• Restrictions of participating 
  • Distribution of prizes 

All restrictions are determined on a state by state basis. 

Final note:

It is very important that the team providing the marketing and advertising for your tech startup receive training, and that their strategies and promotions are in line with the law. Marketing and advertising is essential to the growth of your technology business, however legal implications could occur if these are not followed. 

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While Biztech Lawyers has used reasonable care and skill in compiling the content of this article. we make no warranty as to its accuracy or completeness. This article is only intended to provide a general guide to the subject matter and not intended to be specific to the reader’s circumstances. This article is not intended to be comprehensive, and it does not constitute and must not be relied on as legal advice and does not create a client-solicitor relationship between any user or reader and Biztech Lawyers. We accept no responsibility for any loss which may arise from reliance on the information contained in the article. You should undertake your own research and to seek professional advice before making any decisions or relying on the information provided.

Anthony Bekker, MD Biztech Lawyers
Ant Bekker
Founder | MD

Ant launched his corporate legal career spending a decade covering ecommerce, technology, finance and litigation at Mallesons Stephen Jaques, followed by in-house stints at global behemoth BT and for the UK competition and consumer regulator (the OFT). An MBA at INSEAD led to a change in direction spending time at a top global strategy consulting business (Booz & Co), and projects in the Netherlands, Singapore and the US.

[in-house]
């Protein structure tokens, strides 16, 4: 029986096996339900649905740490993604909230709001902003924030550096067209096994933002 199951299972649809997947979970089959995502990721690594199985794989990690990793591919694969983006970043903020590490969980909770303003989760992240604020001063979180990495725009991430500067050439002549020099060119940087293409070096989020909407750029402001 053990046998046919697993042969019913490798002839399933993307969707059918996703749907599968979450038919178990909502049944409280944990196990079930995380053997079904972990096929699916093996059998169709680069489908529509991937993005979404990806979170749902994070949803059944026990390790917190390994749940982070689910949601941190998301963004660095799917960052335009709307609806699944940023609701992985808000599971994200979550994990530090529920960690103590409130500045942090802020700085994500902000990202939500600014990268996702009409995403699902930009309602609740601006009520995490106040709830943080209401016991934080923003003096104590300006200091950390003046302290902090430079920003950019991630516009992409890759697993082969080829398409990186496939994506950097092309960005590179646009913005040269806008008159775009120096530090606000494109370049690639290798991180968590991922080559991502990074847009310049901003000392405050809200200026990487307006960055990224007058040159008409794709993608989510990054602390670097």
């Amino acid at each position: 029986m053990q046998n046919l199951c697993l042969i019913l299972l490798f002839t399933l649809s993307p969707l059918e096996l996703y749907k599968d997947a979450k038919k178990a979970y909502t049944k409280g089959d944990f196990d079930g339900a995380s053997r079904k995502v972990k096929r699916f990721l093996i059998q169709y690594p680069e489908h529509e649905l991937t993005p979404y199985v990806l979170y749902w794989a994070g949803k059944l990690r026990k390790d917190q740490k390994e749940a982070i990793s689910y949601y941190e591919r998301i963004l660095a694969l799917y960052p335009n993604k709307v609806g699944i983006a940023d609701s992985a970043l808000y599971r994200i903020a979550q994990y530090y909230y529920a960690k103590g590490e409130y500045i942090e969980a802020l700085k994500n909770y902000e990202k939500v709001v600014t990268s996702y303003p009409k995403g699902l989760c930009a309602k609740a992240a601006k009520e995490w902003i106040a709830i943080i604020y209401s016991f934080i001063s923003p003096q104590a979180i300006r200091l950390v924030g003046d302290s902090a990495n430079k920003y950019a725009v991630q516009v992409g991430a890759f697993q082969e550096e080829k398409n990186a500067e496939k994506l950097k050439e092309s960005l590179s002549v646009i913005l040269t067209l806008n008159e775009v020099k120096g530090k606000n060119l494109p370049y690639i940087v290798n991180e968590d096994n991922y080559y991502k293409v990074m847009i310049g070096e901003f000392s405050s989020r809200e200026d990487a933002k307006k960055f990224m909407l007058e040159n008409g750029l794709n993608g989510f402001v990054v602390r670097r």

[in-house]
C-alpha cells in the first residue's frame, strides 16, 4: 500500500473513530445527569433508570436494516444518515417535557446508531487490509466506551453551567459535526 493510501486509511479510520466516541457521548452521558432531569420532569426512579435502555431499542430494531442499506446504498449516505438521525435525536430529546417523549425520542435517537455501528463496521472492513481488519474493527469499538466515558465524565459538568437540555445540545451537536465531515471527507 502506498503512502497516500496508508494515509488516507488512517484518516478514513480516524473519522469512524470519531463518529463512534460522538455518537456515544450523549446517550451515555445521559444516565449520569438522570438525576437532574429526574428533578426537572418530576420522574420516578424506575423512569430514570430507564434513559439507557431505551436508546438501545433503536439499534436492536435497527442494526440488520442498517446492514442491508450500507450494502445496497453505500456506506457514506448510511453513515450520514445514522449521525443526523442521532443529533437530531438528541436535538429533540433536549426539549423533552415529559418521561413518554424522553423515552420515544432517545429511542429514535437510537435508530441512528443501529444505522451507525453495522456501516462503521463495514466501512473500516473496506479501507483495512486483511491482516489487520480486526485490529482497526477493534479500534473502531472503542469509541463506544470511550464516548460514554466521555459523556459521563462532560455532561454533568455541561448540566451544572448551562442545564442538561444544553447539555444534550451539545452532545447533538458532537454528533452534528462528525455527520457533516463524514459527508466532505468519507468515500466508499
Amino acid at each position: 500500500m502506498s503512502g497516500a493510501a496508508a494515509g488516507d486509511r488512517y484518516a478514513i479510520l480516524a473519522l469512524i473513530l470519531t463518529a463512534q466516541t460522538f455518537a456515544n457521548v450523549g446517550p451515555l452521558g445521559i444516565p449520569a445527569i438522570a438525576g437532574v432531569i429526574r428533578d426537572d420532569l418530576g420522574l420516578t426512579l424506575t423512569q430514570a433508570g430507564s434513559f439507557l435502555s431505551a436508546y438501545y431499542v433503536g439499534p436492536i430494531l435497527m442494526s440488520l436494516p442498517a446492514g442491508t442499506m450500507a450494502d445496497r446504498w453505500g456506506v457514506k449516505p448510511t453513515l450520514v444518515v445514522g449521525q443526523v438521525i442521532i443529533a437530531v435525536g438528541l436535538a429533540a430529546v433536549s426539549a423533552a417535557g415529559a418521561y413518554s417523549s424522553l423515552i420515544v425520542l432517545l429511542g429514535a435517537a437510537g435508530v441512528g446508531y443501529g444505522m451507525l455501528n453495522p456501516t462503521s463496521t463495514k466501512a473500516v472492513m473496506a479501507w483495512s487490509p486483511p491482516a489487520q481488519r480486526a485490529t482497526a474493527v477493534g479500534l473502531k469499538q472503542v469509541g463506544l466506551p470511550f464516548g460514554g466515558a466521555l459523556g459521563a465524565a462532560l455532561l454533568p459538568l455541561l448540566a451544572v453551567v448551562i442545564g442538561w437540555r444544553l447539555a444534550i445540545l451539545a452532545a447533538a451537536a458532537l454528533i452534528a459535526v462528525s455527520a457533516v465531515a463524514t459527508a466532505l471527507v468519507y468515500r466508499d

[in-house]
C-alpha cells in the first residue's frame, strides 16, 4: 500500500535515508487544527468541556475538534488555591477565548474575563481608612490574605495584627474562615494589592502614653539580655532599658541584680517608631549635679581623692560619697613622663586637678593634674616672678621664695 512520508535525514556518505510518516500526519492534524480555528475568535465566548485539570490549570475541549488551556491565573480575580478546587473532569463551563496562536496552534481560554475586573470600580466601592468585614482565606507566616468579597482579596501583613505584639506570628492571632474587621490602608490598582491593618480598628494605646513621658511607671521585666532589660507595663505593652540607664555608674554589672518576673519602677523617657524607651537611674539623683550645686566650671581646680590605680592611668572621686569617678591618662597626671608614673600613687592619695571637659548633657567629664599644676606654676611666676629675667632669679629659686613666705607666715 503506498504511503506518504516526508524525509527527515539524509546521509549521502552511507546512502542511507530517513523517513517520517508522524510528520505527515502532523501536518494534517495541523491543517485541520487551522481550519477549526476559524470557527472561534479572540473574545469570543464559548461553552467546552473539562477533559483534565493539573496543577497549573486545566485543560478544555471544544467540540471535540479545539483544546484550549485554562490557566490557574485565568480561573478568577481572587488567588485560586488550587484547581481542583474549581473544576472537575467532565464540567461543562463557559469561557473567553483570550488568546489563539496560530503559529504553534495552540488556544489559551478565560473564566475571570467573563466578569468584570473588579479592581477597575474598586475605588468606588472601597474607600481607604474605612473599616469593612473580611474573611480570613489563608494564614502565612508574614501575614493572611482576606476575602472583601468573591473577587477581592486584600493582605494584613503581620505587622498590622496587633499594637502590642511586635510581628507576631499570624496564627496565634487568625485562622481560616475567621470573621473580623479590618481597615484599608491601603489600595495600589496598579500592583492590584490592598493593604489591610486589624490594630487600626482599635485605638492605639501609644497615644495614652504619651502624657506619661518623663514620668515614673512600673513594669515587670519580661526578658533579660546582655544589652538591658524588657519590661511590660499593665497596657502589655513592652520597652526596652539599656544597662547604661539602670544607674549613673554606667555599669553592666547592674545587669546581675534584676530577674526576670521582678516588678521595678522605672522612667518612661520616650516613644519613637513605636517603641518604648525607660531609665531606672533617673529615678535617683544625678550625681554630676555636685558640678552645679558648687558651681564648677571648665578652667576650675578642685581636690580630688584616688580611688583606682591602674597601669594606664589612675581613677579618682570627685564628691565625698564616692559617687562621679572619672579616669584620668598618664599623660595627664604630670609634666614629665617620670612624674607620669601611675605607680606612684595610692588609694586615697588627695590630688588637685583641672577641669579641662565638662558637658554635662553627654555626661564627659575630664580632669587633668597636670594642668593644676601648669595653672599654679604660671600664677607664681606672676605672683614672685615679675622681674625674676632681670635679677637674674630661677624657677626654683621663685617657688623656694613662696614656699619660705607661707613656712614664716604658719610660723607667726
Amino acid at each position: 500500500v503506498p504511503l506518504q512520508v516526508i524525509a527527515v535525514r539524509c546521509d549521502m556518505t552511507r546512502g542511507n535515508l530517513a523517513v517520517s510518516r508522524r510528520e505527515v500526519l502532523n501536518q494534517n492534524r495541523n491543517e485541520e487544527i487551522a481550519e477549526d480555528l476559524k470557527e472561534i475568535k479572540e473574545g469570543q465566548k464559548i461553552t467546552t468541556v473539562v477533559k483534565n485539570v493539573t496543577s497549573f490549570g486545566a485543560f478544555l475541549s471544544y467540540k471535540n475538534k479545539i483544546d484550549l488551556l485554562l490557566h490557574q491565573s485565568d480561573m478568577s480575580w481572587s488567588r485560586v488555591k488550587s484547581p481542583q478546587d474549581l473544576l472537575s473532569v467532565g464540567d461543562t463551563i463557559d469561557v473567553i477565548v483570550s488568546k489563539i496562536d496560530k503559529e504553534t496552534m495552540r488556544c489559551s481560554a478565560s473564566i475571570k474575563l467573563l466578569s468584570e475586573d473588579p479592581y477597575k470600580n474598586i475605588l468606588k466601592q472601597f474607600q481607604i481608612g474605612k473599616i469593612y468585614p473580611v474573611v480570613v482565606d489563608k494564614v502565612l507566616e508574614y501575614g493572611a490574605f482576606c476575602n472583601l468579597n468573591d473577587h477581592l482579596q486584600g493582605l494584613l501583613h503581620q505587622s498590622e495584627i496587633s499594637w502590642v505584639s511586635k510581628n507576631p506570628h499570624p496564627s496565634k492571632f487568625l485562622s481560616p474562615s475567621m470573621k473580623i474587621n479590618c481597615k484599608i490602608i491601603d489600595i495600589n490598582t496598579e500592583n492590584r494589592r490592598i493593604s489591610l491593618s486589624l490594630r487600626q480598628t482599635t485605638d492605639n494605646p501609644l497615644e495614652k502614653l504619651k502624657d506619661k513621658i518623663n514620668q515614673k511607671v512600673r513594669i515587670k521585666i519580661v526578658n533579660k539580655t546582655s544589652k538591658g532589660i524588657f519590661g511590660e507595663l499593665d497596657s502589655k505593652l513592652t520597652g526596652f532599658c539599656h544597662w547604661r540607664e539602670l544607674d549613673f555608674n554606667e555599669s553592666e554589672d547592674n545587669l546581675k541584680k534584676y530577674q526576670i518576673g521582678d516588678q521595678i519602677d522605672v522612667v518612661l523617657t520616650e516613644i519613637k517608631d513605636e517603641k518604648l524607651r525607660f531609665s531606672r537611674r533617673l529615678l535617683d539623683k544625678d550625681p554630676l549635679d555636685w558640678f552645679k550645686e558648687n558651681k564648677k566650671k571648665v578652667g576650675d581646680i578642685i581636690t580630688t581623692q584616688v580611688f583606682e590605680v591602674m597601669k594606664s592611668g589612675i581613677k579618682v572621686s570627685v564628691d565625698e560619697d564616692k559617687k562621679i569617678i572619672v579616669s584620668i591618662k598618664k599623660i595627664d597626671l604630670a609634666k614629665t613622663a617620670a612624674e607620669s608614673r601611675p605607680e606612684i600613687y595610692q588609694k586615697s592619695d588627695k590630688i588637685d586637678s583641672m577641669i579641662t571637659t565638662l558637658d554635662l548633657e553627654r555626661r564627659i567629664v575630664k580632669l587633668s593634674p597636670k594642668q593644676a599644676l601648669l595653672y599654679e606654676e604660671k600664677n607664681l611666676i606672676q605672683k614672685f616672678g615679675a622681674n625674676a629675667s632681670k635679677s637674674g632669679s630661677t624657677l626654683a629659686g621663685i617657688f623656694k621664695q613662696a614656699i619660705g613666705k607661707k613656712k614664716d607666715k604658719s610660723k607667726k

Ant then got his feet wet in startups, joining marketing technology business Rokt as inaugural General Counsel and Head of Operations, building both divisions from the ground up. A few funding rounds and 10x growth later, this quickly turned into a global scale-up valued at US$250m+ and 175 staff.

Ant founded Biztech Lawyers in 2018.   Biztech Lawyers is a tech-centric law firm.  We serve tech clients and use an array of legal technology to make legal processes more efficient, allowing clients to grow as painlessly as possible.  Our role is to act as a decision-making partner, rather than a legal-blocker.